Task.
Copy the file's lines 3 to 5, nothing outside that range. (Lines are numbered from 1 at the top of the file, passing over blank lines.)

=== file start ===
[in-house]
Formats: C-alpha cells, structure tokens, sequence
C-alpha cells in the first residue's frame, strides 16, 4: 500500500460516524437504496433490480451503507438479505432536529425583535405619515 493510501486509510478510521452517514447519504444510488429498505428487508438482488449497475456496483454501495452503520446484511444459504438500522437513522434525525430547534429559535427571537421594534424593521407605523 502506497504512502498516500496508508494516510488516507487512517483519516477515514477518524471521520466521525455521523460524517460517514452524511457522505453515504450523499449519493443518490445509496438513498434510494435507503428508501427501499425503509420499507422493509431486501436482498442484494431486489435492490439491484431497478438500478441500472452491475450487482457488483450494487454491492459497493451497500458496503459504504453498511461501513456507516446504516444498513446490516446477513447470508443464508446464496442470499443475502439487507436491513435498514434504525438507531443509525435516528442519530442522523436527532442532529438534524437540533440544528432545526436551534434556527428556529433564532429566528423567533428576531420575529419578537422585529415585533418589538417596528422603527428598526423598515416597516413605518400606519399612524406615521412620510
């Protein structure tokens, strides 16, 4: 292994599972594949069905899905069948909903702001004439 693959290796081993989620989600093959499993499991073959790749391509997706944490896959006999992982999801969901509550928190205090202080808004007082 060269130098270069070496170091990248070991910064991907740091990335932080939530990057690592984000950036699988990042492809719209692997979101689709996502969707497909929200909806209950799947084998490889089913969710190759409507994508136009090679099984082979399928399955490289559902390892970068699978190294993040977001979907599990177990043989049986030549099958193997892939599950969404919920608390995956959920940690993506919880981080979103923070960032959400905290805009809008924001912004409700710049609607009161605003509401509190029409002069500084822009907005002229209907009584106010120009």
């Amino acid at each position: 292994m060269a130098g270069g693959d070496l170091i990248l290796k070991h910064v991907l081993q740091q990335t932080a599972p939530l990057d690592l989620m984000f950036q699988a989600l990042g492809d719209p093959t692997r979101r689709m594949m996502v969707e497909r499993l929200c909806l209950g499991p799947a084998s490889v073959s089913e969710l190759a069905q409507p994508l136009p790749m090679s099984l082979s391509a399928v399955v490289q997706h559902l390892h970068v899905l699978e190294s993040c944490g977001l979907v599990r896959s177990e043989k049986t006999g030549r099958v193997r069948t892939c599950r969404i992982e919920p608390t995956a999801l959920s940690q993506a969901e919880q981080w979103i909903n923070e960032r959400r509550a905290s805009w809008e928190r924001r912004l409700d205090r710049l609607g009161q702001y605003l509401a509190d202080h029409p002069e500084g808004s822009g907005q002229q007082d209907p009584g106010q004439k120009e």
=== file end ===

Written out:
C-alpha cells in the first residue's frame, strides 16, 4: 500500500460516524437504496433490480451503507438479505432536529425583535405619515 493510501486509510478510521452517514447519504444510488429498505428487508438482488449497475456496483454501495452503520446484511444459504438500522437513522434525525430547534429559535427571537421594534424593521407605523 502506497504512502498516500496508508494516510488516507487512517483519516477515514477518524471521520466521525455521523460524517460517514452524511457522505453515504450523499449519493443518490445509496438513498434510494435507503428508501427501499425503509420499507422493509431486501436482498442484494431486489435492490439491484431497478438500478441500472452491475450487482457488483450494487454491492459497493451497500458496503459504504453498511461501513456507516446504516444498513446490516446477513447470508443464508446464496442470499443475502439487507436491513435498514434504525438507531443509525435516528442519530442522523436527532442532529438534524437540533440544528432545526436551534434556527428556529433564532429566528423567533428576531420575529419578537422585529415585533418589538417596528422603527428598526423598515416597516413605518400606519399612524406615521412620510
């Protein structure tokens, strides 16, 4: 292994599972594949069905899905069948909903702001004439 693959290796081993989620989600093959499993499991073959790749391509997706944490896959006999992982999801969901509550928190205090202080808004007082 060269130098270069070496170091990248070991910064991907740091990335932080939530990057690592984000950036699988990042492809719209692997979101689709996502969707497909929200909806209950799947084998490889089913969710190759409507994508136009090679099984082979399928399955490289559902390892970068699978190294993040977001979907599990177990043989049986030549099958193997892939599950969404919920608390995956959920940690993506919880981080979103923070960032959400905290805009809008924001912004409700710049609607009161605003509401509190029409002069500084822009907005002229209907009584106010120009």
């Amino acid at each position: 292994m060269a130098g270069g693959d070496l170091i990248l290796k070991h910064v991907l081993q740091q990335t932080a599972p939530l990057d690592l989620m984000f950036q699988a989600l990042g492809d719209p093959t692997r979101r689709m594949m996502v969707e497909r499993l929200c909806l209950g499991p799947a084998s490889v073959s089913e969710l190759a069905q409507p994508l136009p790749m090679s099984l082979s391509a399928v399955v490289q997706h559902l390892h970068v899905l699978e190294s993040c944490g977001l979907v599990r896959s177990e043989k049986t006999g030549r099958v193997r069948t892939c599950r969404i992982e919920p608390t995956a999801l959920s940690q993506a969901e919880q981080w979103i909903n923070e960032r959400r509550a905290s805009w809008e928190r924001r912004l409700d205090r710049l609607g009161q702001y605003l509401a509190d202080h029409p002069e500084g808004s822009g907005q002229q007082d209907p009584g106010q004439k120009e």